Other than the dry eye, my other major concern was my vision. With such extreme astigmatism, I’m functionally blind without correction. About 15 years ago, I tried traditional contact lenses, but they wouldn’t work. It was impossible to keep them in the correct rotation, and with such extreme astigmatism, a rotation of just a few degrees meant that my astigmatism wasn’t properly corrected, and I couldn’t see. With the Ampleye lenses, they fit “like a pringle chip” (my wonderful eye doctor’s term!). Because of their shape, they REALLY lock into position, and after I put them in in the morning, they don’t budge all day long. My horrible vision corrects to BETTER than 20/20, and I’m seeing with a sharpness I never got in wearing glasses for 43 years.
Why am I pushing this out on my blog? Ever since I started down this path, I’ve come across other people with Sjogren’s Syndrome, and people with dry eyes. Many have struggled to find relief. Eye drops, protective glasses, prescriptions to stimulate tear production…nothing has worked. I want to let people know that there IS a potential solution to their dry eyes. If they can find a solution for my dry, screwy eyes, they can help anyone!
One other issue that’s come up with people I’ve talked to is cost. First of all, note that I was VERY pleasantly surprised at the total cost. For me, given how many times I had to revisit to get a correct fit, the price was an incredible bargain. Secondly, don’t give up on insurance potentially covering some or all of the cost! For someone like me, Sjogren’s Syndrome is a disease, a disease with a systematic impact on the health of my eyes. Dry eye in general is a health issue. An issue of eye disease. As my ophthalmologist this morning stated, insurance companies are increasingly recognizing the benefits of scleral lenses and are covering costs. DON’T let a balky insurance company discourage you! Fight it!! And even should an insurance option fail, costs are quite reasonable for what I’ve found to be a incredibly durable, stable product. As weird as my eyes are and as expensive as it is for me to get regular glasses, the Ampleye costs weren’t substantially higher.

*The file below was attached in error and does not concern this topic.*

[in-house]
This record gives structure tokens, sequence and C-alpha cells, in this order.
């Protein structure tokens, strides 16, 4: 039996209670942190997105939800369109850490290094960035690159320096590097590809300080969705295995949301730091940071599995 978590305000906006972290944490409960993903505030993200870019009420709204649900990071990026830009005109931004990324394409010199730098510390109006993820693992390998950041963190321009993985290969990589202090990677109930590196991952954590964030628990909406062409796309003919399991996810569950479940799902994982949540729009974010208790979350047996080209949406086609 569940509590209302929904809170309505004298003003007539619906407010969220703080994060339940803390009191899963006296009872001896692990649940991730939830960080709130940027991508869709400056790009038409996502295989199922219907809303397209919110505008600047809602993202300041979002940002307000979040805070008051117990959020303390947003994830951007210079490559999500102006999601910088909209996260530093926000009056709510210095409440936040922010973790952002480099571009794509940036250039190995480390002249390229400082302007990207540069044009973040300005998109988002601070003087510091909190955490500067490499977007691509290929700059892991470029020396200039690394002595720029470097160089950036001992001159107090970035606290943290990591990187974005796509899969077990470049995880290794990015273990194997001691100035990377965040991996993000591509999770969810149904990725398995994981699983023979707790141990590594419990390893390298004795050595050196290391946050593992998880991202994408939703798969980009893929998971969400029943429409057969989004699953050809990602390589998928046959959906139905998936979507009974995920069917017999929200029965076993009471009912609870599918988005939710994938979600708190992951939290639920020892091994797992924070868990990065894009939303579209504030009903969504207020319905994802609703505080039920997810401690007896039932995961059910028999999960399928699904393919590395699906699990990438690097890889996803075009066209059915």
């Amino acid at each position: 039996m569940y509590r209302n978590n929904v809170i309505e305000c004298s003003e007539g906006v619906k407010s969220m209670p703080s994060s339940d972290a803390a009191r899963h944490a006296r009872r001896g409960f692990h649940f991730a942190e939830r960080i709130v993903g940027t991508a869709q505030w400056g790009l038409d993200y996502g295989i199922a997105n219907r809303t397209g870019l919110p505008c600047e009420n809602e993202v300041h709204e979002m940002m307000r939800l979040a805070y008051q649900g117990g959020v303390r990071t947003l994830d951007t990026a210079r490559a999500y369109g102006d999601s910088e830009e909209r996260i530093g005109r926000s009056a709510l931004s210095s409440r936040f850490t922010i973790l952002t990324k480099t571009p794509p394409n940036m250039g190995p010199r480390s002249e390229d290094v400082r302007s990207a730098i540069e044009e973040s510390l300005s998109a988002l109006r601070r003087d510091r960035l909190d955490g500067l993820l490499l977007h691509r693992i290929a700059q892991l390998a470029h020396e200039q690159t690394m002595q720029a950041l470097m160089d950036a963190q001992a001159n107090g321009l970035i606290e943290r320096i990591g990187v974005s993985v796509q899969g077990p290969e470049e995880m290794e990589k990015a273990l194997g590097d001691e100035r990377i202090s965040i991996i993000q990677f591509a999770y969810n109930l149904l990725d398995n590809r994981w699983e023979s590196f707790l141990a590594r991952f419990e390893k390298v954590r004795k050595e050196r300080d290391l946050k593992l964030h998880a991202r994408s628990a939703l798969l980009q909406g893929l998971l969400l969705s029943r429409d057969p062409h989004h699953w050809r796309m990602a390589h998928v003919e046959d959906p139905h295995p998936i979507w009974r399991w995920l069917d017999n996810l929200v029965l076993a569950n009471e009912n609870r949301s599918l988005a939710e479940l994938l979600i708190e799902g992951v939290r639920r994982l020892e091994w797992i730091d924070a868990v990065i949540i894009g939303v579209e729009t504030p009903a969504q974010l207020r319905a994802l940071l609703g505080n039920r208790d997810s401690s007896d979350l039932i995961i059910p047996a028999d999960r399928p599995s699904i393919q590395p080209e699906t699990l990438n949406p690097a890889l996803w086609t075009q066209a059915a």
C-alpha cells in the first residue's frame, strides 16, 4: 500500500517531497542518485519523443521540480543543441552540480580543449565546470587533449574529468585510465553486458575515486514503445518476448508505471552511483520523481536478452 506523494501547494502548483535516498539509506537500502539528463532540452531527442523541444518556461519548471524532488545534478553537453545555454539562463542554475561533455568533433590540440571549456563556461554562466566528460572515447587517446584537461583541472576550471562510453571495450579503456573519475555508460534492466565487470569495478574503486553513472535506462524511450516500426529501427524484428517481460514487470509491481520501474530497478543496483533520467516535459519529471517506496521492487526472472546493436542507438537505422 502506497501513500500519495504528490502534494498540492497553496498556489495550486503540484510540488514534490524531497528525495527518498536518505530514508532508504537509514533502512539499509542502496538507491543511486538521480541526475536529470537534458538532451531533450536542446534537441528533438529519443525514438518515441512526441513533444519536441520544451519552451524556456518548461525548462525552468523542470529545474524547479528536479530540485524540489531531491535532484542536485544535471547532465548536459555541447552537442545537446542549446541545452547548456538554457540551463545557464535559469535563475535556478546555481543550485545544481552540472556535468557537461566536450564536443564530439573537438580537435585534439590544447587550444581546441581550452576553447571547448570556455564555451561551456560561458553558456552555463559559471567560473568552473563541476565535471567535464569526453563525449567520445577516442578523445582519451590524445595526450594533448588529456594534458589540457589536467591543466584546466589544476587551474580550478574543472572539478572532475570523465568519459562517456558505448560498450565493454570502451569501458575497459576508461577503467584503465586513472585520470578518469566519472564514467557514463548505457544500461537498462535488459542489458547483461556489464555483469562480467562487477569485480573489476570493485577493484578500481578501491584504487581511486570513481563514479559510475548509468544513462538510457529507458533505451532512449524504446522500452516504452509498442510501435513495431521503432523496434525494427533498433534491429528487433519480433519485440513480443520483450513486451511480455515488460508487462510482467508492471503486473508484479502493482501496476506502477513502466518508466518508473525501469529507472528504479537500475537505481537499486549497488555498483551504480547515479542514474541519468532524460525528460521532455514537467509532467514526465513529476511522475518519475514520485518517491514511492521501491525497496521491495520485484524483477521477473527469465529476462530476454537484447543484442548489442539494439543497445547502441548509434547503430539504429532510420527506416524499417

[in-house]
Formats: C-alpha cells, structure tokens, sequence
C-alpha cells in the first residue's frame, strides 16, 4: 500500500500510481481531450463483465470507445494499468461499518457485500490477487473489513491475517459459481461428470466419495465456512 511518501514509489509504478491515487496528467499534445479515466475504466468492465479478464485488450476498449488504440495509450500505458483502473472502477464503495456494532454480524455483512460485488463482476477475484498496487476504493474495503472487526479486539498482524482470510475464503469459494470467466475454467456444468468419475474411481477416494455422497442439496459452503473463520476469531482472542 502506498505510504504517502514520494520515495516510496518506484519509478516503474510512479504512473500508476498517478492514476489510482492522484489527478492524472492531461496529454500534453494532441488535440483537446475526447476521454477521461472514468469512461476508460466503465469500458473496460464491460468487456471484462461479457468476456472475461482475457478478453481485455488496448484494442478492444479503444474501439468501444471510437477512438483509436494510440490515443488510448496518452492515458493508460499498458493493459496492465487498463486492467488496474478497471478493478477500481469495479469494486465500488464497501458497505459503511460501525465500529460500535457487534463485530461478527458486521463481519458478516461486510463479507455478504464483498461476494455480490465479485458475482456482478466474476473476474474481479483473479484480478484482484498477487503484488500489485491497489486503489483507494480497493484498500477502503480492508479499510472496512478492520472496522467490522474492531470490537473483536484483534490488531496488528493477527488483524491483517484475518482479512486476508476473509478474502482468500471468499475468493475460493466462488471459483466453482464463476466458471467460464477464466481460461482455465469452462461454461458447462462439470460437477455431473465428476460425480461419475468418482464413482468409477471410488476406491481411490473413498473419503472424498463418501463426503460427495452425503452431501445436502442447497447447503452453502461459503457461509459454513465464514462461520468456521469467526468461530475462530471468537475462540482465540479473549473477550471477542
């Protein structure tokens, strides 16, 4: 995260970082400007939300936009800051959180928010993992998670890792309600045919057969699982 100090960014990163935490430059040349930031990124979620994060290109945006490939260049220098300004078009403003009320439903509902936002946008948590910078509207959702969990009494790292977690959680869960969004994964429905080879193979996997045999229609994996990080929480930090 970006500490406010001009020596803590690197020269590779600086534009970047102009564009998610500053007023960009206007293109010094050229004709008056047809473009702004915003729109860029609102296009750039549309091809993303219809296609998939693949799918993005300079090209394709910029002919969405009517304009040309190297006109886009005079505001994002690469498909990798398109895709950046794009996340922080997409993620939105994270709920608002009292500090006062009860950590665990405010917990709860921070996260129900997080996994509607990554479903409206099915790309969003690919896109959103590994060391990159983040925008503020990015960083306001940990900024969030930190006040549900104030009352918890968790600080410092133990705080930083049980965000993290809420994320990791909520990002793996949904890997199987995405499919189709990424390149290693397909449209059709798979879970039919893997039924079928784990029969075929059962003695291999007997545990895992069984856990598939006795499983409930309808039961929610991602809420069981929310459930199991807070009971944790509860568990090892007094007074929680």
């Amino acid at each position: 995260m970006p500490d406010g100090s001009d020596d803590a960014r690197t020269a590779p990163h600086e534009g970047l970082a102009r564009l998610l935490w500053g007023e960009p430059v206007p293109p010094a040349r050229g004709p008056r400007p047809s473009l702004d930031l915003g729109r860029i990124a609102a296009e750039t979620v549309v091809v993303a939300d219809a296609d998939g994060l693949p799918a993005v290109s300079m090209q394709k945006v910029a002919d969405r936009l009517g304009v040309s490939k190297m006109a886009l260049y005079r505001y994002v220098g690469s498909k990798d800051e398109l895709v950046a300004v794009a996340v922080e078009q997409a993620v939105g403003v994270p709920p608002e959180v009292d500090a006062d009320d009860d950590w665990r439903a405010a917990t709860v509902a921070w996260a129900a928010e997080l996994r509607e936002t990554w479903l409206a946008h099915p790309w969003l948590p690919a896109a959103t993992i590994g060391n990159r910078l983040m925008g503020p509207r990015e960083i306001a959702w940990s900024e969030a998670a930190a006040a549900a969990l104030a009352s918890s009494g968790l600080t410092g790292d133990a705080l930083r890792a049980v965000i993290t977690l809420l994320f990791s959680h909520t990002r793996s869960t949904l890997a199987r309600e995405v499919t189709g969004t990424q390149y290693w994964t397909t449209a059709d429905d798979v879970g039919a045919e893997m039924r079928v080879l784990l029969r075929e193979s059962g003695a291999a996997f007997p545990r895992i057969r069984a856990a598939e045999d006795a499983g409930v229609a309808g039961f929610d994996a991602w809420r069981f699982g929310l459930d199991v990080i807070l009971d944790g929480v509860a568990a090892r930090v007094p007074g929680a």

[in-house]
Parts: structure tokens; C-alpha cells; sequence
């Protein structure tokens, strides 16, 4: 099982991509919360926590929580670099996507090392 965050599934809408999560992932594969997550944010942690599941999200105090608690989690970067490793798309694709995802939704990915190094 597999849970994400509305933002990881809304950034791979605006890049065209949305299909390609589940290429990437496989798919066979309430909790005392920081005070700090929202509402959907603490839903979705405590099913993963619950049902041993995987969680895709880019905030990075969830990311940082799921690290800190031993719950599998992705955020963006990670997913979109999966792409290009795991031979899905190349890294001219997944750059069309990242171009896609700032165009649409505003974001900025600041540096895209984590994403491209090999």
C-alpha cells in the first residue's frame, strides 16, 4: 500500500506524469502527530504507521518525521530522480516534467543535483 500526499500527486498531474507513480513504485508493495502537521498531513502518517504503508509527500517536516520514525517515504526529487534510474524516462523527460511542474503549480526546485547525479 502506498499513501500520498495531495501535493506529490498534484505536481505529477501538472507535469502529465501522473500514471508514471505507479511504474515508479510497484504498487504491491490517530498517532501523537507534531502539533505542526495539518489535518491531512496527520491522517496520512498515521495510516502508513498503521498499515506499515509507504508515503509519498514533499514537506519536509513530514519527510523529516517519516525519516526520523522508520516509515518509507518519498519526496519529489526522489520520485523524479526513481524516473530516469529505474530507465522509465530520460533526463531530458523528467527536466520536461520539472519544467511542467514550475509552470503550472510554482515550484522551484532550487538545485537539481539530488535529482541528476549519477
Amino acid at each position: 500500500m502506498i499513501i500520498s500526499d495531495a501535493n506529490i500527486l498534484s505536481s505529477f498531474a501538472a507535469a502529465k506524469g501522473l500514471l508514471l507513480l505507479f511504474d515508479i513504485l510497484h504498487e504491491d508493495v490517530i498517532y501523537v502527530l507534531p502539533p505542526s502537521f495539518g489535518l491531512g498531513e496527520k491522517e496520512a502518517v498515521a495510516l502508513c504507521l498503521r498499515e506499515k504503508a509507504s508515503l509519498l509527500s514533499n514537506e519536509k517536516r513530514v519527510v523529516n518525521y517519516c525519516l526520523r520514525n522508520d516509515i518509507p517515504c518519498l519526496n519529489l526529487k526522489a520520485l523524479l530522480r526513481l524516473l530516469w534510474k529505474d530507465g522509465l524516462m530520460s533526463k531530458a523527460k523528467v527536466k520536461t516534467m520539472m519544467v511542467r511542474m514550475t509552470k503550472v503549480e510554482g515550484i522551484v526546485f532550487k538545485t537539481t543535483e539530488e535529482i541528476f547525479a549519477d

After one year, my ophthalmologist said I didn’t really even need new scleral lenses today. My prescription hasn’t changed, my eye health is good (thanks to these lenses), and other than a couple of tiny scratches that are imperceptible to me, my year-old lenses are rock solid and good to go for quite a while longer! Today however I did go ahead and order another pair, not because of durability, but because 1) I’m completely sold on the product, and 2) I’m so dependent upon these lenses that I want 2 pairs on hand for “back up”.
Any dry eye sufferers out there who’d like more information, feel free to drop me a line! I’m NOT being paid or anything to endorse this product! There’s absolutely nothing I’m personally benefiting from by writing this blog post. I truly just want to share my story, let people know about this product, and let people know that help may be out there for you.